Wisconsin's Walker vows no compromise on unions
MADISON, Wis (Reuters) - Wisconsin Governor Scott Walker vowed on Thursday never to compromise on the core of his plan to curb the power of public sector unions and said investors should buy the state's bonds precisely because he was taking a tough stance.
In an interview with Reuters Insider exactly two weeks after state Senate Democrats fled to Illinois to stall action on Walker's proposal, he said public sector unions must be reined in to allow local governments to cut costs.
"I want to be different. I want to be unique. I want to be an innovator here and give my local governments the ability to manage their own budgets. On that part, we can't compromise," the newly elected Republican said.
He added that he saw room to talk with opposition Democrats on "the process." He did not specify what that meant, but talks were reported to be under way with the 14 Democrats who departed the state. Various media accounts said the Democrats were seeking minor modifications to Walker's proposal on workplace safety and recertification of unions in exchange for the senators returning to Wisconsin.
Earlier on Thursday, Walker told reporters that unless the Democrats returned, he would begin preparing layoff notices for some 1,500 state workers by the end of this week in order to achieve the necessary budget savings.
Walker said it was "outrageous" that Democrats left Wisconsin rather than debating or voting on his proposal.
"The crisis that is occurring is for one reason and one reason only -- because the 14 left and abandoned their jobs."
The governor said that he has instructed senior Republican lawmakers and his inner circle to reach out to "some of the more reasonable" Democratic members of the state Senate.
"Unfortunately, they go back to their caucus, and extremists in their caucus pull them back to Illinois. We need to find a way for them to break free of that and ultimately come back to the capital," Walker said.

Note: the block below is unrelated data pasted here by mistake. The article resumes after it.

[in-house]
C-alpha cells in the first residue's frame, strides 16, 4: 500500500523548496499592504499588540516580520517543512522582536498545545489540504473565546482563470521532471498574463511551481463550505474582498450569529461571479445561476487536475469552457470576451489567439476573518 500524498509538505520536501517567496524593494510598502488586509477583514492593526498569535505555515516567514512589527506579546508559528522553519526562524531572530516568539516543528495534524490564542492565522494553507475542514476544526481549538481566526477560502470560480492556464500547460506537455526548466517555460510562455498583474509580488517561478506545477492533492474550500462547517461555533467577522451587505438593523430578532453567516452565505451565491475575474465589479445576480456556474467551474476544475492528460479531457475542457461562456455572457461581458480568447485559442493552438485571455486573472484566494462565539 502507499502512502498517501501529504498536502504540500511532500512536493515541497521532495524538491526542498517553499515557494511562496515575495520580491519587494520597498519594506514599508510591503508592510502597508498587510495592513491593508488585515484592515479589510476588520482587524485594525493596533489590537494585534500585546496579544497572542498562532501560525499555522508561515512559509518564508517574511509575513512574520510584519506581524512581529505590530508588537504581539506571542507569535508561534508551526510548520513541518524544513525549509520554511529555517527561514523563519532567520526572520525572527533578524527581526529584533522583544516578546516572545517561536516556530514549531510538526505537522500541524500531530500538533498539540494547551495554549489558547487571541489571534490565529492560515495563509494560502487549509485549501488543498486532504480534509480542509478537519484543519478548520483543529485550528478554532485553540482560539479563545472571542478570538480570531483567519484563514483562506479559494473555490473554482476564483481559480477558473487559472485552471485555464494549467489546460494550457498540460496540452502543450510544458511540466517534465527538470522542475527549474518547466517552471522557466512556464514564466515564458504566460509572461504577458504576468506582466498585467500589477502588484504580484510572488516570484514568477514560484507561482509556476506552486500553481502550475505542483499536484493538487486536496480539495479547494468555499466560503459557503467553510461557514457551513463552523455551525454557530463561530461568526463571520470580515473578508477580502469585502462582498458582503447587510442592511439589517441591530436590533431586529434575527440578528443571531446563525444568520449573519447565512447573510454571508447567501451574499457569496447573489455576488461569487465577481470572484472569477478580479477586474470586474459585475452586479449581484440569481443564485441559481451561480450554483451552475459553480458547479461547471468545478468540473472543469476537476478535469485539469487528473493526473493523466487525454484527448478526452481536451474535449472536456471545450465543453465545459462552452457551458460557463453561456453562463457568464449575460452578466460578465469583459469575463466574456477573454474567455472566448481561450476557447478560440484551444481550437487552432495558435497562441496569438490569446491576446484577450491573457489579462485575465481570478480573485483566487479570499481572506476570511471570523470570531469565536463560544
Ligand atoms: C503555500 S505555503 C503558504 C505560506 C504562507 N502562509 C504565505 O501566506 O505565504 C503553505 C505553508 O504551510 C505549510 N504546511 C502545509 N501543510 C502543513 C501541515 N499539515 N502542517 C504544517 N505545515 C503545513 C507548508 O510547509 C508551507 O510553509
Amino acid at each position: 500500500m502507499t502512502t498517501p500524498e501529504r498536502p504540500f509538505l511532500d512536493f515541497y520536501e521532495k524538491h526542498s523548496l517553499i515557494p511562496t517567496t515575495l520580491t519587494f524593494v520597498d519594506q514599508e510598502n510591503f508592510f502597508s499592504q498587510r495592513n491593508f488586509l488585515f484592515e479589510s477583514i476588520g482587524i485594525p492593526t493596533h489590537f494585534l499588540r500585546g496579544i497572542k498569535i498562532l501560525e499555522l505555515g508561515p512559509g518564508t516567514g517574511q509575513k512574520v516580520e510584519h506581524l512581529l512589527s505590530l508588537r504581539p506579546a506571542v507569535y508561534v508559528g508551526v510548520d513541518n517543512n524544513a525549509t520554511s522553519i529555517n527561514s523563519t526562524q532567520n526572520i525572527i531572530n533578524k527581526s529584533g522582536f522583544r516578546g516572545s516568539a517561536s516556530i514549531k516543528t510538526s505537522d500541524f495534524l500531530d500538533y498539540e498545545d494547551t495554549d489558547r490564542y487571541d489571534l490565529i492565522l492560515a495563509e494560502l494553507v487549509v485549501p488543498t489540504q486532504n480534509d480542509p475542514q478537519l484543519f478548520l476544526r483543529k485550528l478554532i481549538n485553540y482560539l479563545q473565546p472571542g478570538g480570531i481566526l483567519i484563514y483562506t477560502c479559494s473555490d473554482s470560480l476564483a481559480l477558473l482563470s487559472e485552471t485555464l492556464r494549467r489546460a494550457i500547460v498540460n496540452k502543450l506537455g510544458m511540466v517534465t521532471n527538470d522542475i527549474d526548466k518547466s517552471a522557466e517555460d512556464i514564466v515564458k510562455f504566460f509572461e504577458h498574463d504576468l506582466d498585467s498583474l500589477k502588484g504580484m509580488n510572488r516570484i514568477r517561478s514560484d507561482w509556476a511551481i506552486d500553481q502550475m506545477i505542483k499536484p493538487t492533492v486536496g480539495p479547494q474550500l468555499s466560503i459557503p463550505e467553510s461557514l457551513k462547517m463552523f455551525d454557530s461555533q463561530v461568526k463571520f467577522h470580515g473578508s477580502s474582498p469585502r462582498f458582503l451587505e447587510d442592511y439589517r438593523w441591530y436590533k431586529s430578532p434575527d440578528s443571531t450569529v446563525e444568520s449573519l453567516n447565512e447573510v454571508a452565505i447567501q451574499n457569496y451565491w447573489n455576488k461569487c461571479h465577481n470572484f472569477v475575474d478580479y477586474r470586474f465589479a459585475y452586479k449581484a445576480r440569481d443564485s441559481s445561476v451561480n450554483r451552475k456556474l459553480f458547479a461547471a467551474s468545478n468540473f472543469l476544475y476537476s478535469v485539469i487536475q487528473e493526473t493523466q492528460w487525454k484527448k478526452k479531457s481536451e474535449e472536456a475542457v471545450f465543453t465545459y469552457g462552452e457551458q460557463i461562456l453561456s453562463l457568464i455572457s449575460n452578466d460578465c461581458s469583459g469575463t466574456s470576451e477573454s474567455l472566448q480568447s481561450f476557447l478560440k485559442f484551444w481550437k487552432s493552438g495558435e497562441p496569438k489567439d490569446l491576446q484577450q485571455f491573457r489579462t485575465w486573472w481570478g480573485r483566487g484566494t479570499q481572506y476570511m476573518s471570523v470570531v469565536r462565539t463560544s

Republicans need just one Democratic senator to return in order to reach the quorum required for a floor vote on the proposal.
Walker's proposal has sparked a major confrontation with organized labor and the largest protests in Wisconsin since the Vietnam War. At least 70,000 people marched in Madison last Saturday to demand he withdraw his union plan.
But Walker showed no signs in the interview of backing down. He said investors should buy Wisconsin debt because its pension system is fully funded and his budget proposal would lower the state's structural deficit 90 percent by the end of fiscal 2013. This contrasted favorably with states such as Illinois and California, he said.
"We made the tough decisions to make the point to the investor that while it was tough doing it, we actually had the courage of our convictions," Walker said. "This is exactly the place you want to invest in because it is rock solid. There's nothing that is going to shake us."
Asked about the delay in refinancing the state's debt that is tied to the union dispute, Walker said he was "cautiously optimistic" that time remained to resurrect the restructuring plan.
"If they (Democrats) came back tomorrow, for example, we'd still try and see if we could talk to our bank and see if we could push this (refinancing) forward because its much better than losing $165 million in savings," he said.
The proposal to curb unions also included a provision allowing the debt restructuring that Walker's administration has estimated would save $165 million, and that has been held up by the larger controversy. Democrats have said Walker is bluffing on the urgency of the debt refinancing.
Walker's union proposal would allow collective bargaining on wage levels only up to the rate of inflation, require rank-and-file members to vote to recertify their union representation ever year, and require union members to assume more of the cost of their health insurance and pension plans.
(Writing by Greg McCune, editing by Steve Gorman)
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